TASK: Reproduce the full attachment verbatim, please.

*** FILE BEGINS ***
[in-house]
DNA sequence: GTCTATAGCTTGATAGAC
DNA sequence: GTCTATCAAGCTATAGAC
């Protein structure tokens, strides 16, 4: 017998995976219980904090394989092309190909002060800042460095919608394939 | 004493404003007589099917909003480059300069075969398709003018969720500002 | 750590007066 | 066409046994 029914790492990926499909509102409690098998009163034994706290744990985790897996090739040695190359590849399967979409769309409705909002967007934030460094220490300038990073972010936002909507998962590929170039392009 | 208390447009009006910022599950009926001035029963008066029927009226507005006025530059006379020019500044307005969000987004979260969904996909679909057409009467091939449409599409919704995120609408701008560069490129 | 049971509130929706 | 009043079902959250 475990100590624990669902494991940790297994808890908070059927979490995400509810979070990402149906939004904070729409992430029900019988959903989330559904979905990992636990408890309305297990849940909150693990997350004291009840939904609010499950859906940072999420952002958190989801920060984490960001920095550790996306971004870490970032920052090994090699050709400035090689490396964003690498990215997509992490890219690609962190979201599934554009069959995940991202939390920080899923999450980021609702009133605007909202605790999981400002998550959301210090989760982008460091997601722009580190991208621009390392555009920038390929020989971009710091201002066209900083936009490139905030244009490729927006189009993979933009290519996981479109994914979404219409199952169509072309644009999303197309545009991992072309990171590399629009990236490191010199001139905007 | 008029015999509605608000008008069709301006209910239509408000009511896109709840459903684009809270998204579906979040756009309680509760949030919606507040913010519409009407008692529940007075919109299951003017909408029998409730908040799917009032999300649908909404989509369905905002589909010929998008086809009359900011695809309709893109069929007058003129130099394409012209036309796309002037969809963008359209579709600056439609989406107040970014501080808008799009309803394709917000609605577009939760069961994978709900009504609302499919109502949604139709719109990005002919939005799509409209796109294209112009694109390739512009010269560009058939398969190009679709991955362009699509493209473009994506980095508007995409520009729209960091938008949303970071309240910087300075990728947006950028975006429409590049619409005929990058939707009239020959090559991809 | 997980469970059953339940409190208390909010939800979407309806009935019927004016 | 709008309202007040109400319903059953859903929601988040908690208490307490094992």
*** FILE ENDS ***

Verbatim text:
[in-house]
DNA sequence: GTCTATAGCTTGATAGAC
DNA sequence: GTCTATCAAGCTATAGAC
């Protein structure tokens, strides 16, 4: 017998995976219980904090394989092309190909002060800042460095919608394939 | 004493404003007589099917909003480059300069075969398709003018969720500002 | 750590007066 | 066409046994 029914790492990926499909509102409690098998009163034994706290744990985790897996090739040695190359590849399967979409769309409705909002967007934030460094220490300038990073972010936002909507998962590929170039392009 | 208390447009009006910022599950009926001035029963008066029927009226507005006025530059006379020019500044307005969000987004979260969904996909679909057409009467091939449409599409919704995120609408701008560069490129 | 049971509130929706 | 009043079902959250 475990100590624990669902494991940790297994808890908070059927979490995400509810979070990402149906939004904070729409992430029900019988959903989330559904979905990992636990408890309305297990849940909150693990997350004291009840939904609010499950859906940072999420952002958190989801920060984490960001920095550790996306971004870490970032920052090994090699050709400035090689490396964003690498990215997509992490890219690609962190979201599934554009069959995940991202939390920080899923999450980021609702009133605007909202605790999981400002998550959301210090989760982008460091997601722009580190991208621009390392555009920038390929020989971009710091201002066209900083936009490139905030244009490729927006189009993979933009290519996981479109994914979404219409199952169509072309644009999303197309545009991992072309990171590399629009990236490191010199001139905007 | 008029015999509605608000008008069709301006209910239509408000009511896109709840459903684009809270998204579906979040756009309680509760949030919606507040913010519409009407008692529940007075919109299951003017909408029998409730908040799917009032999300649908909404989509369905905002589909010929998008086809009359900011695809309709893109069929007058003129130099394409012209036309796309002037969809963008359209579709600056439609989406107040970014501080808008799009309803394709917000609605577009939760069961994978709900009504609302499919109502949604139709719109990005002919939005799509409209796109294209112009694109390739512009010269560009058939398969190009679709991955362009699509493209473009994506980095508007995409520009729209960091938008949303970071309240910087300075990728947006950028975006429409590049619409005929990058939707009239020959090559991809 | 997980469970059953339940409190208390909010939800979407309806009935019927004016 | 709008309202007040109400319903059953859903929601988040908690208490307490094992």